Okay, I said I wouldn’t write again about the hugelkultur until I had plants to show, but I can’t resist giving another update. Yesterday, I finished planting the mound! I learned some things in the process. It is very hard to water the whole mound–the water stays on the surface and slides down the sides. So I made small indented areas along the top of the mound in which to plant seeds so they could hold water: a round bowl-like indentation for a zucchini “hill,” and a square indentation for some bush beans. I put the first zucchini “bowl” near one end, so that the plant could drape over the edge. I alternated zucchini, then beans, then zucchini, then beans. I found some brown packing paper to use to help block weeds between the plantings, and put some straw in my seed areas for mulch. I used little twigs and stones to hold down the paper.
I planted three kale seedlings in the next area, then a “bowl” for cucumber seeds at the other end. I really could only plant in the very top across the mound, because nothing else was stable enough to water and keep the soil. I did tuck a couple of borage seeds lower into the side, in case they might grow there, since they are good companion plants for all of these. I tried to pick spots that had some support, and under where the beans would be. But it is very hard to water the sides without the soil sliding down. I imagine that if someone made a hugelkultur mound in the autumn, it might settle enough over the winter to be more usable on all of its surface area. But that idea of planting up both sides didn’t really seem feasible to me, though it was part of what appealed to me in the first place. Right now, planting the squash and cukes which like to spread out with a lot of vines seems the best idea.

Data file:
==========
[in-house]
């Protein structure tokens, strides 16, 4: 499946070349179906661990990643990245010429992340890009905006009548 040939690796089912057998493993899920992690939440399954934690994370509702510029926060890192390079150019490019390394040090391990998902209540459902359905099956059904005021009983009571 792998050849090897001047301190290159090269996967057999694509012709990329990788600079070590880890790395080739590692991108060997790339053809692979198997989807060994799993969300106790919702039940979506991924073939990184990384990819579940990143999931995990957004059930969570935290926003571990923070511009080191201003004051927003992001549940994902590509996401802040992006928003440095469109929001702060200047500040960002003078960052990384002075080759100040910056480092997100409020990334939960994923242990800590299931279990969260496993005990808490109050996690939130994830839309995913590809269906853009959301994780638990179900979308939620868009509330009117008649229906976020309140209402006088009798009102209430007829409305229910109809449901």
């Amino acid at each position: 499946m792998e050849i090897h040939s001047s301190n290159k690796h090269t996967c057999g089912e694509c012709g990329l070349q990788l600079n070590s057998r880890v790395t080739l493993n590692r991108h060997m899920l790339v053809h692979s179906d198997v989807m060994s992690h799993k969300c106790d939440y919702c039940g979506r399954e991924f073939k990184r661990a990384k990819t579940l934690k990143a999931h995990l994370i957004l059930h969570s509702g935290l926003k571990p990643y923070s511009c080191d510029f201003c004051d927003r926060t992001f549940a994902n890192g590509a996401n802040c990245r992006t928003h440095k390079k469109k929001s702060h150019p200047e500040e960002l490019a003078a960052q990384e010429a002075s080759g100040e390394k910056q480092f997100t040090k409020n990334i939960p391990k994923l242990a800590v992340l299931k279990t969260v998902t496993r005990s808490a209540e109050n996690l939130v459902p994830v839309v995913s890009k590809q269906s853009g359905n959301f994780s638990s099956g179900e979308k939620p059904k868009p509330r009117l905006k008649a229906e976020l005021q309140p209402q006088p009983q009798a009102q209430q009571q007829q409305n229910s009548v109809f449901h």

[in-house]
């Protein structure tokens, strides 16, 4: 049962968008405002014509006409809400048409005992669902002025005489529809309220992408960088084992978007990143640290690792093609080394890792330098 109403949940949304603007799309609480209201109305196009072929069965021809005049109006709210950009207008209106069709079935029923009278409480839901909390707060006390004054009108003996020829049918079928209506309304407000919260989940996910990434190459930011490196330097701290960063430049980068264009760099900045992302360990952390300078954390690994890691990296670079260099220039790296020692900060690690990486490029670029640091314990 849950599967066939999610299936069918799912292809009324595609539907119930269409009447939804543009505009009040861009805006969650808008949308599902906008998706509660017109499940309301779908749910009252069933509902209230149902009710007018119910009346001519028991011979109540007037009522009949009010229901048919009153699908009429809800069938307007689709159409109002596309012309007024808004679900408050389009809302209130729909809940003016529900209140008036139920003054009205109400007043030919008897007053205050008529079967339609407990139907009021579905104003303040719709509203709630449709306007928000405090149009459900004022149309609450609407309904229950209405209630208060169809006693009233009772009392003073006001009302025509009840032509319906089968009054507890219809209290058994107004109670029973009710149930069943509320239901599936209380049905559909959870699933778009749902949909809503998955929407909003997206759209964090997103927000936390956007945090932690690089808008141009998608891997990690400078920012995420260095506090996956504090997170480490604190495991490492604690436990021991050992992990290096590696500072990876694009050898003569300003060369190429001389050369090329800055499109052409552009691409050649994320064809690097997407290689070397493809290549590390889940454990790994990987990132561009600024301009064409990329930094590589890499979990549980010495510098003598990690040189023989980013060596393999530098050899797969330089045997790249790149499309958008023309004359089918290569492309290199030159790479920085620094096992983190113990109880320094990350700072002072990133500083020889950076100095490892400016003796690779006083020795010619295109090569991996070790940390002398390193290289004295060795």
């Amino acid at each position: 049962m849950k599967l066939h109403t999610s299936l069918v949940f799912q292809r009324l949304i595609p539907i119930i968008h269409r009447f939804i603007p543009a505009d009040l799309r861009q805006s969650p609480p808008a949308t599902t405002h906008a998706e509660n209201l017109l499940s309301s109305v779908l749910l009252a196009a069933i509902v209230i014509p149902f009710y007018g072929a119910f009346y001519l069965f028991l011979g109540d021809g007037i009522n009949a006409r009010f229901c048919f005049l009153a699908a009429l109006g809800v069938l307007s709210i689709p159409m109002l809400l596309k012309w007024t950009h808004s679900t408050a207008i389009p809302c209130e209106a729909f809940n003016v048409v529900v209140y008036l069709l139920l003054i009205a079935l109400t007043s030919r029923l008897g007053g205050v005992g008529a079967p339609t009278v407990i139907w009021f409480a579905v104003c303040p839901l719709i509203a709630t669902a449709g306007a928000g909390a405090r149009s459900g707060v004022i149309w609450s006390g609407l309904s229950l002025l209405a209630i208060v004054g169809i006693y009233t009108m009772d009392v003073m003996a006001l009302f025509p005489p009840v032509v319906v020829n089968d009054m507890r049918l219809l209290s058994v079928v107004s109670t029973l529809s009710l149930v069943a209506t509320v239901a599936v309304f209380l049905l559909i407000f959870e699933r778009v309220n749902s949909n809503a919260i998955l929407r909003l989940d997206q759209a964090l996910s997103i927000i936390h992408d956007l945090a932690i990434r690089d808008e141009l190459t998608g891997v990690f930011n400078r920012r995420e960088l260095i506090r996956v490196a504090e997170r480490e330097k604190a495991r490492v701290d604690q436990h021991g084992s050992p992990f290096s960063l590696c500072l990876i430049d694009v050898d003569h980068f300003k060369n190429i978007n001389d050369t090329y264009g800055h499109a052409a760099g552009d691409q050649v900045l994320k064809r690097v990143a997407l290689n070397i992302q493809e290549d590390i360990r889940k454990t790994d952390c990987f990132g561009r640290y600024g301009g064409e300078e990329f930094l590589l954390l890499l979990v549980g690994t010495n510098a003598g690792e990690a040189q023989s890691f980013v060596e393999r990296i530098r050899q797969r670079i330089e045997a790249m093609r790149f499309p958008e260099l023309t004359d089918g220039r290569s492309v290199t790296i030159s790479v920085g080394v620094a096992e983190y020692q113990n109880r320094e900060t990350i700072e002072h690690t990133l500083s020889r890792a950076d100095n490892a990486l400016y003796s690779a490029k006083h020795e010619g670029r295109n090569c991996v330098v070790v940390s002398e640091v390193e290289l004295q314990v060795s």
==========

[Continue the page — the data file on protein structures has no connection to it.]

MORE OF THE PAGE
Meanwhile, I planted other kale seedlings tucked into spots around the peach and cherry trees circles in our orchard, along with some lettuce and carrots. I love the polyculture feel of the food forest. I now have a total of 13 kale plants thanks to friends Mihku and Sylvia. I think of them as my tried and true veggie for the year–easy to grow, pick and eat, and freeze for the winter. So far, they have grown really well in our food forest.
Meanwhile, we also have sea kale, a lovely perennial kale that we have already been harvesting in early spring, along with our chives and oregano and thyme. The asparagus has been disappointedly spindly this spring so far. I had been hoping I might get a bunch to eat since this is its third year, but I only had a few spears worthy of snacking on. I guess they need more compost to keep them well fed. However, I am excited about these new zucchini, bush bean and cucumber plantings. Wish me luck!
This post was first published in my blog, Finding Our Way Home: A Spiritual Journey into Earth Community. I have learned so much from my involvement with the Resilience Hub, and am so grateful for our community of mutual support.
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